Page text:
History

Prior to the incorporation of Inspired Practices in Early Education as a 501(c)(3) organization in 1999, a founding group of local educators began meeting informally in 1991 to build understanding of the Reggio Emilia approach and to share professional perspectives with one another. At that time, the Reggio Emilia approach was new to the United States. Early activities of this group included Reggio Emilia study discussions, outreach for interested educators through staff meeting visitations, and presentations at state and local conferences. As years progressed, the group developed actions that gave more opportunities to a wider audience of interested educators. A decision was made to legally incorporate when the group’s request to host The Hundred Languages of Children exhibit in Atlanta, Georgia was approved by Reggio Children in 1999. Hosting The Hundred Languages of Children traveling exhibit was a main turning point for the group. As hosts, the group grew in organizational competence as well as in professional competence, which positively situated Inspired Practices to launch its work with schools in the region when the exhibit departed Atlanta.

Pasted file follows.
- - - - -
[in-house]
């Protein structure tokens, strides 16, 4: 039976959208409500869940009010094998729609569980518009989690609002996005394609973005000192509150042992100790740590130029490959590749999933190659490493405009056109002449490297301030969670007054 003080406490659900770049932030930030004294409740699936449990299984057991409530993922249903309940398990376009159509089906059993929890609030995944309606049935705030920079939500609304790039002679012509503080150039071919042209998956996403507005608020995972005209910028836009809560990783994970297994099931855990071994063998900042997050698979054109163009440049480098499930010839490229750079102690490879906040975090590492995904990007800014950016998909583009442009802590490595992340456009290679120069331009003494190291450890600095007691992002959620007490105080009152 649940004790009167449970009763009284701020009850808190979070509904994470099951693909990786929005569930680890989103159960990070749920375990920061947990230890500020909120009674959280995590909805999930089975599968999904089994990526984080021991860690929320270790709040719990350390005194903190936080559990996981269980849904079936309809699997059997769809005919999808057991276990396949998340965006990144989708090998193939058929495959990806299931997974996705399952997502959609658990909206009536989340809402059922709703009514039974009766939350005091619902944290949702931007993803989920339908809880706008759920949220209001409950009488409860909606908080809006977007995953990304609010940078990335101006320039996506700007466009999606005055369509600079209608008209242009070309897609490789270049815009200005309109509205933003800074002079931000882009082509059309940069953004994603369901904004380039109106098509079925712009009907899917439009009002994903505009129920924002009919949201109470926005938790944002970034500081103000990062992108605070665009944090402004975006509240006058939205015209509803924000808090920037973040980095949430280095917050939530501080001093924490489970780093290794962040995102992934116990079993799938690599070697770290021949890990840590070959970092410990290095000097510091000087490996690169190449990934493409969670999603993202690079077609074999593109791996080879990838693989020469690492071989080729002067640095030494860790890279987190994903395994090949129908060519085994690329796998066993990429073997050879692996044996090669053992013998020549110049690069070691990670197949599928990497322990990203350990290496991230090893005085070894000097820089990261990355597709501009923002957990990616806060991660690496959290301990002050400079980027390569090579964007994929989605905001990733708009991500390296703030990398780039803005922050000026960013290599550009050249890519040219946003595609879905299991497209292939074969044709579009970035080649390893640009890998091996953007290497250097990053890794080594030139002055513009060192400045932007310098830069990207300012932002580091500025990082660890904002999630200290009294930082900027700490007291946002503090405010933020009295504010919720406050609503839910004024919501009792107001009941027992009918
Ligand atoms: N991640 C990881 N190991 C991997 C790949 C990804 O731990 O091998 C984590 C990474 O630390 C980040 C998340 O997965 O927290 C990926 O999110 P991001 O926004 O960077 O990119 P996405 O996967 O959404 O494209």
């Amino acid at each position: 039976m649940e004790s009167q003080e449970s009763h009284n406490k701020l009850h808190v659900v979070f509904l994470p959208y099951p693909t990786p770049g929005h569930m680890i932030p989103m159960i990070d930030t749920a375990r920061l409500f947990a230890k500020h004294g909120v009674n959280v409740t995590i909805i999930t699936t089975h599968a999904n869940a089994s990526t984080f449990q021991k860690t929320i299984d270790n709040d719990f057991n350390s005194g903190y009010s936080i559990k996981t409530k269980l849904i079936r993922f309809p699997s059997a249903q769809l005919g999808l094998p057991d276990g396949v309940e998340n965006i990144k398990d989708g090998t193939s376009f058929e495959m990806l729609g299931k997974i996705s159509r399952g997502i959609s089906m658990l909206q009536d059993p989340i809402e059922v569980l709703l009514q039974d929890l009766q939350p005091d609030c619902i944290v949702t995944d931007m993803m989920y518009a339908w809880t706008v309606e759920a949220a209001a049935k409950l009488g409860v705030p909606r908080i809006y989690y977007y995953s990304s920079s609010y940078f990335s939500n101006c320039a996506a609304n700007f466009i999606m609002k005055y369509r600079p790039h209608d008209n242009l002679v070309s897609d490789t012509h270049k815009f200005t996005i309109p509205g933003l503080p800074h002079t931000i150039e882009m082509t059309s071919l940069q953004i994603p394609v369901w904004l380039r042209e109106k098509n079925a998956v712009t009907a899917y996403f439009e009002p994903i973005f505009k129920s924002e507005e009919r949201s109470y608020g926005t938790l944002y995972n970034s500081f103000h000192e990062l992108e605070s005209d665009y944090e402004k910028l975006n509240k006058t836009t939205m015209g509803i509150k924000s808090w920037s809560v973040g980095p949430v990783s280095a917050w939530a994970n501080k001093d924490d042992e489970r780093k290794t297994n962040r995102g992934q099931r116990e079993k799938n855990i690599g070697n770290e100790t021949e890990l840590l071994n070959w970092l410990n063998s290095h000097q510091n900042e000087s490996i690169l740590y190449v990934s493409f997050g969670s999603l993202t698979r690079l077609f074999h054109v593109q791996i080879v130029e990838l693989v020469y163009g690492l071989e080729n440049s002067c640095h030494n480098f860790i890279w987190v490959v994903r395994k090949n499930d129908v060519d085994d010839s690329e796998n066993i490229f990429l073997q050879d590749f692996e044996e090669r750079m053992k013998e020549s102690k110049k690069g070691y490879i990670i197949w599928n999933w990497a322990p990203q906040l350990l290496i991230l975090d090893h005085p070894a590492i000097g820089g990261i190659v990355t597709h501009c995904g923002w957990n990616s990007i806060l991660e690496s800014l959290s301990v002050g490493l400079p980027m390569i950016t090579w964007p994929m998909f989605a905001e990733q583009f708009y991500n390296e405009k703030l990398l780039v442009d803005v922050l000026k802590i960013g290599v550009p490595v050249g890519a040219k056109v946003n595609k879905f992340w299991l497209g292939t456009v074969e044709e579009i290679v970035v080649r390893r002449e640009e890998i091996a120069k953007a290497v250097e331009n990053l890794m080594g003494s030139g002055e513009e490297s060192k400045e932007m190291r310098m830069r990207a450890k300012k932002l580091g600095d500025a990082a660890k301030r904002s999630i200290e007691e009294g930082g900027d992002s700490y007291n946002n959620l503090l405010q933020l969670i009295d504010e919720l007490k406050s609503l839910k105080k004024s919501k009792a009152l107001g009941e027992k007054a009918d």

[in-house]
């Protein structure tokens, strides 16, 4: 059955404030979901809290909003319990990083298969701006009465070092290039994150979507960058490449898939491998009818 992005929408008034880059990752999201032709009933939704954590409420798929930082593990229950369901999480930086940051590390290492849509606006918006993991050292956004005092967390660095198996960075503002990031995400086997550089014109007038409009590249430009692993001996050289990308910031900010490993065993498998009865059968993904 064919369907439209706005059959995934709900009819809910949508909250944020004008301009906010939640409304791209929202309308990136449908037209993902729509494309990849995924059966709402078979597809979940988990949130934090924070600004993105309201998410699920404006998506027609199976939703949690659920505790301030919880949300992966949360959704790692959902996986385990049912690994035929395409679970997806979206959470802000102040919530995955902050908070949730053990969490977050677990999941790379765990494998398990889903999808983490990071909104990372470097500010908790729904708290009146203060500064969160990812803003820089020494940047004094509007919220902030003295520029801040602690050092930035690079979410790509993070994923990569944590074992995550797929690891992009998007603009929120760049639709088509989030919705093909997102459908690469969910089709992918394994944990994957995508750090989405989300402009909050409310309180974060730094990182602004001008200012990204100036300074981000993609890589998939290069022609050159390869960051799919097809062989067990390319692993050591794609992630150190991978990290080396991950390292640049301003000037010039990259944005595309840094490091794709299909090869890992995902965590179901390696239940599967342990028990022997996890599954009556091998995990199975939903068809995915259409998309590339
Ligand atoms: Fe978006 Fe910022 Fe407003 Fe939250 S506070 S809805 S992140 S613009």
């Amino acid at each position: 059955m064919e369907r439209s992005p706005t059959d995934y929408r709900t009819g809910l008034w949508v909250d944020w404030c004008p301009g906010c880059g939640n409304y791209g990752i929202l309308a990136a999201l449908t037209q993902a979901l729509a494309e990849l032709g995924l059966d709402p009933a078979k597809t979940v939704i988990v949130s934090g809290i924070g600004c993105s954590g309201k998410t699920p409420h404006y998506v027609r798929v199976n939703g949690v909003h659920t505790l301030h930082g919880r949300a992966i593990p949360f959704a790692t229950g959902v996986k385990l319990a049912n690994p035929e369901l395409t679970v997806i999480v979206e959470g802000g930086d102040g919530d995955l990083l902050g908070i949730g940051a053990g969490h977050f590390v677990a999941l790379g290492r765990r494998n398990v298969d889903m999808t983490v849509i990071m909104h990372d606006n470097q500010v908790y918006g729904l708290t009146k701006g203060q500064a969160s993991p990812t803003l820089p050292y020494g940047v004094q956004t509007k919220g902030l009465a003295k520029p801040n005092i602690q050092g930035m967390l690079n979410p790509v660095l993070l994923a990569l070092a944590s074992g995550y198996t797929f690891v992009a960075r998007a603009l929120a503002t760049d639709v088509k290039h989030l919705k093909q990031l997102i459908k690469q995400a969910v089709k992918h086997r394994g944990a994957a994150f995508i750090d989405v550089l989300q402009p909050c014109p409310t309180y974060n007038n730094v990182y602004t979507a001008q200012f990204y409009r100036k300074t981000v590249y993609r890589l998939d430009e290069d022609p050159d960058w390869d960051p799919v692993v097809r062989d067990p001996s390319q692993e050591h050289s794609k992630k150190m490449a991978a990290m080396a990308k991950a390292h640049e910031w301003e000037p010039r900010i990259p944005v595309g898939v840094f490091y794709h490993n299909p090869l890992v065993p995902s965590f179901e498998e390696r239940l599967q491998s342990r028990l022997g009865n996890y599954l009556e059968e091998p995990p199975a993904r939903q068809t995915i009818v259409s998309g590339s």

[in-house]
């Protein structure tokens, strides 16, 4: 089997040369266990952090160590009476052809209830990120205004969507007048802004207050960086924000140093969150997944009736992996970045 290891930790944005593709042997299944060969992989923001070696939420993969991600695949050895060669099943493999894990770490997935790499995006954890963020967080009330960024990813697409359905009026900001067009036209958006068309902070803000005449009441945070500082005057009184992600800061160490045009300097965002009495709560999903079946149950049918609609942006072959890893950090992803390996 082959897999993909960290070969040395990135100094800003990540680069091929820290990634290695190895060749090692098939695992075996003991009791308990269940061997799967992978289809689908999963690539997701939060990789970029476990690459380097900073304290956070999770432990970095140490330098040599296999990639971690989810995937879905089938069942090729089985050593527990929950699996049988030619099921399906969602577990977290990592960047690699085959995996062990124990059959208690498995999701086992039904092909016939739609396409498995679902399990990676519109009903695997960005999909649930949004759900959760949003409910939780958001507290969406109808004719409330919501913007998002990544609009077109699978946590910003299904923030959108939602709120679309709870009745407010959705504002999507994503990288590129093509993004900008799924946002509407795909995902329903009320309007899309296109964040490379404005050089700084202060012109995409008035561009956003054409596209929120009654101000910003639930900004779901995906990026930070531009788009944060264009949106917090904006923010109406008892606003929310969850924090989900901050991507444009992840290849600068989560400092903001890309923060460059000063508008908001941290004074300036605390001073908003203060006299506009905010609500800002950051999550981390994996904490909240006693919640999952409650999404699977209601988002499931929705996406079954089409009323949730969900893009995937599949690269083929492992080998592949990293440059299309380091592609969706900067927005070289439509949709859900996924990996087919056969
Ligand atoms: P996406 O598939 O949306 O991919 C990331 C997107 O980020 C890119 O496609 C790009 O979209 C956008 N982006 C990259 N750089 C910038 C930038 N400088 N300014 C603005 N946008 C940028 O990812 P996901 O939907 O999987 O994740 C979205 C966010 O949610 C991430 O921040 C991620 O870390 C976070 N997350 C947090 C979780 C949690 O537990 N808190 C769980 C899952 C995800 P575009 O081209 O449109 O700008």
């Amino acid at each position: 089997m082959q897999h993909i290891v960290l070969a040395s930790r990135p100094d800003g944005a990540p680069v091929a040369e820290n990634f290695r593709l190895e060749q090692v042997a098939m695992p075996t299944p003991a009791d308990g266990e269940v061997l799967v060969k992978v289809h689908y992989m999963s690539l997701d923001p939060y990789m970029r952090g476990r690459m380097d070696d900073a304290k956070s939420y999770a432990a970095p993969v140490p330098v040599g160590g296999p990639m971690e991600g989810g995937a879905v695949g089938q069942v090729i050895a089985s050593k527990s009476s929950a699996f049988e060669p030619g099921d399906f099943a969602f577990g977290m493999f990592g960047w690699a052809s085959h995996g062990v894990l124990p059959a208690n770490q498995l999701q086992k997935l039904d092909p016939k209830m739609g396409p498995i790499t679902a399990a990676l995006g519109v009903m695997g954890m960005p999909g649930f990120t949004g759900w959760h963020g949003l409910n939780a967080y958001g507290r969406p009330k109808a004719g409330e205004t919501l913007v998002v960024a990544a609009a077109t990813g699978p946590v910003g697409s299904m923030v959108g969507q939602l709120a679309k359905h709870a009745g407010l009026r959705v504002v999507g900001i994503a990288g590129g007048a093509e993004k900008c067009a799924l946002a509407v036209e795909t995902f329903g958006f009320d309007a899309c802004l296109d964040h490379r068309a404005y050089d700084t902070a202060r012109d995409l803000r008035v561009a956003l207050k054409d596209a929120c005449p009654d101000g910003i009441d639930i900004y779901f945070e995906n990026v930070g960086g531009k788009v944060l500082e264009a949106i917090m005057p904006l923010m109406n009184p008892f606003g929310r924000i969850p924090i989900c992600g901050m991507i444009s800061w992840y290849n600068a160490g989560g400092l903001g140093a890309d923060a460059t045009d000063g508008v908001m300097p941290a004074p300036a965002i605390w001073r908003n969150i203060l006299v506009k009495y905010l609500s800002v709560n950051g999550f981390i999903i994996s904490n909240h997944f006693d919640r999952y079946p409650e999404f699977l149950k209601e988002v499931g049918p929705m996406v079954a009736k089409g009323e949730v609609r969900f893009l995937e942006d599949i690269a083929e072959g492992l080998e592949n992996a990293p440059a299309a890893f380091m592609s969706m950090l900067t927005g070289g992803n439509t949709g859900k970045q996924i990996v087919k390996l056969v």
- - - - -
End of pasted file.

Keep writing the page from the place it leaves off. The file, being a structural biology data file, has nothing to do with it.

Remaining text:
Since 1999, Inspired Practices has developed a variety of initiatives, the main one being Project Infinity, first known as the School Development Project. Other initiatives include Works-in-Progress Seminars, Educator Exchanges, the organization of small, local groups of educators to Reggio Emilia, and the organization of Project delegations to Reggio Emilia. Through these initiatives, Project Infinity aspires to positively influence the quality of schools for young children in the region.

In addition to serving as a hub for regional interest in the philosophies and experiences of Reggio Emilia, Inspired Practices also houses The North American Reggio Emilia Alliance (NAREA). NAREA is a network of educators, parents, and advocates seeking to elevate both the quality of life and the quality of schools and centers for young children. The mission of NAREA is to build a diverse community of advocates and educators to promote and defend the rights of children, families, and educators of all cultures through a collaboration of colleagues inspired by the philosophies and experiences of the schools of Reggio Emilia, Italy. Founded in 2002 with 300 members, NAREA has a current membership of 1,300.